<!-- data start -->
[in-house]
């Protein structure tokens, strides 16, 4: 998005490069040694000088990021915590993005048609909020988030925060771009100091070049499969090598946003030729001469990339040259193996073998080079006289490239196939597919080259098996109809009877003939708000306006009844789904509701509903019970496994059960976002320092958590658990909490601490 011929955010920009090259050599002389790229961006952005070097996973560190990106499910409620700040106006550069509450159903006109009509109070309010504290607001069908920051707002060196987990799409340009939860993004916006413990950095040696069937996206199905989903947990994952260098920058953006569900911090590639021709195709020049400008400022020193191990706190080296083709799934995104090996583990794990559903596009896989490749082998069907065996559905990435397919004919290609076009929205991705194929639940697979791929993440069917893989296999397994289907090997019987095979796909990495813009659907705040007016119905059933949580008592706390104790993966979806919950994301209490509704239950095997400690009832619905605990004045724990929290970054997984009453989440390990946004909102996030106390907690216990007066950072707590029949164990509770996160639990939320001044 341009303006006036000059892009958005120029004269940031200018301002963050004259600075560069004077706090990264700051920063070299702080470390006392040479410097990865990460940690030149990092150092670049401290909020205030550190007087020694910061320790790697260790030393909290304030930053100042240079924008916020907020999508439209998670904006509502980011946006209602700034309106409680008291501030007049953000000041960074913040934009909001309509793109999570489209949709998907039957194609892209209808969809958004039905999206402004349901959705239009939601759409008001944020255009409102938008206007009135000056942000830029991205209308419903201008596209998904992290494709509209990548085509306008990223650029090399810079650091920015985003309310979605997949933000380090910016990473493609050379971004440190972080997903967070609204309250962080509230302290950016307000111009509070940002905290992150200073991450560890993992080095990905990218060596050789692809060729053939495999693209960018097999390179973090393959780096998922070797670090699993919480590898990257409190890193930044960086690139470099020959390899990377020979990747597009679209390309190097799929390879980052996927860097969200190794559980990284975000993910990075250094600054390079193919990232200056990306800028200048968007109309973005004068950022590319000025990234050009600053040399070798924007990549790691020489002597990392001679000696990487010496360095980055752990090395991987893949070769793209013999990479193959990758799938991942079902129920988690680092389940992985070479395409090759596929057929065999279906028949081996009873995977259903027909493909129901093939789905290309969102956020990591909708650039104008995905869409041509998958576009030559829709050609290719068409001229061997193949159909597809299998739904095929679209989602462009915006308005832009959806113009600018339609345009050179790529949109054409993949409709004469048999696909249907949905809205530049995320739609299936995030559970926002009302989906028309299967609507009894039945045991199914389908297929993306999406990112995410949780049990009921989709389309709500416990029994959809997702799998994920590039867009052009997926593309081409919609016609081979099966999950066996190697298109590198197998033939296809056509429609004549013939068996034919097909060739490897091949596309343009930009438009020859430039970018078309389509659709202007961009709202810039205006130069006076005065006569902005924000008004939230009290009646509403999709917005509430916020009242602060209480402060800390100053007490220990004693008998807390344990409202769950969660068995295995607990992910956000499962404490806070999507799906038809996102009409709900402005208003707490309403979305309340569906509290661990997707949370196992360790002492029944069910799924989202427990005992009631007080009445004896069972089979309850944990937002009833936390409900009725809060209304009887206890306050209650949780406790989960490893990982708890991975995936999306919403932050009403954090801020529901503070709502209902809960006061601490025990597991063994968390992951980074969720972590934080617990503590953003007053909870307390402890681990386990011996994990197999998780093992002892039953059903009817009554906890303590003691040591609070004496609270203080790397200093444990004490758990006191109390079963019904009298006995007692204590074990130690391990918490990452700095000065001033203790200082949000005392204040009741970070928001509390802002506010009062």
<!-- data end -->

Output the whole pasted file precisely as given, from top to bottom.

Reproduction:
[in-house]
């Protein structure tokens, strides 16, 4: 998005490069040694000088990021915590993005048609909020988030925060771009100091070049499969090598946003030729001469990339040259193996073998080079006289490239196939597919080259098996109809009877003939708000306006009844789904509701509903019970496994059960976002320092958590658990909490601490 011929955010920009090259050599002389790229961006952005070097996973560190990106499910409620700040106006550069509450159903006109009509109070309010504290607001069908920051707002060196987990799409340009939860993004916006413990950095040696069937996206199905989903947990994952260098920058953006569900911090590639021709195709020049400008400022020193191990706190080296083709799934995104090996583990794990559903596009896989490749082998069907065996559905990435397919004919290609076009929205991705194929639940697979791929993440069917893989296999397994289907090997019987095979796909990495813009659907705040007016119905059933949580008592706390104790993966979806919950994301209490509704239950095997400690009832619905605990004045724990929290970054997984009453989440390990946004909102996030106390907690216990007066950072707590029949164990509770996160639990939320001044 341009303006006036000059892009958005120029004269940031200018301002963050004259600075560069004077706090990264700051920063070299702080470390006392040479410097990865990460940690030149990092150092670049401290909020205030550190007087020694910061320790790697260790030393909290304030930053100042240079924008916020907020999508439209998670904006509502980011946006209602700034309106409680008291501030007049953000000041960074913040934009909001309509793109999570489209949709998907039957194609892209209808969809958004039905999206402004349901959705239009939601759409008001944020255009409102938008206007009135000056942000830029991205209308419903201008596209998904992290494709509209990548085509306008990223650029090399810079650091920015985003309310979605997949933000380090910016990473493609050379971004440190972080997903967070609204309250962080509230302290950016307000111009509070940002905290992150200073991450560890993992080095990905990218060596050789692809060729053939495999693209960018097999390179973090393959780096998922070797670090699993919480590898990257409190890193930044960086690139470099020959390899990377020979990747597009679209390309190097799929390879980052996927860097969200190794559980990284975000993910990075250094600054390079193919990232200056990306800028200048968007109309973005004068950022590319000025990234050009600053040399070798924007990549790691020489002597990392001679000696990487010496360095980055752990090395991987893949070769793209013999990479193959990758799938991942079902129920988690680092389940992985070479395409090759596929057929065999279906028949081996009873995977259903027909493909129901093939789905290309969102956020990591909708650039104008995905869409041509998958576009030559829709050609290719068409001229061997193949159909597809299998739904095929679209989602462009915006308005832009959806113009600018339609345009050179790529949109054409993949409709004469048999696909249907949905809205530049995320739609299936995030559970926002009302989906028309299967609507009894039945045991199914389908297929993306999406990112995410949780049990009921989709389309709500416990029994959809997702799998994920590039867009052009997926593309081409919609016609081979099966999950066996190697298109590198197998033939296809056509429609004549013939068996034919097909060739490897091949596309343009930009438009020859430039970018078309389509659709202007961009709202810039205006130069006076005065006569902005924000008004939230009290009646509403999709917005509430916020009242602060209480402060800390100053007490220990004693008998807390344990409202769950969660068995295995607990992910956000499962404490806070999507799906038809996102009409709900402005208003707490309403979305309340569906509290661990997707949370196992360790002492029944069910799924989202427990005992009631007080009445004896069972089979309850944990937002009833936390409900009725809060209304009887206890306050209650949780406790989960490893990982708890991975995936999306919403932050009403954090801020529901503070709502209902809960006061601490025990597991063994968390992951980074969720972590934080617990503590953003007053909870307390402890681990386990011996994990197999998780093992002892039953059903009817009554906890303590003691040591609070004496609270203080790397200093444990004490758990006191109390079963019904009298006995007692204590074990130690391990918490990452700095000065001033203790200082949000005392204040009741970070928001509390802002506010009062």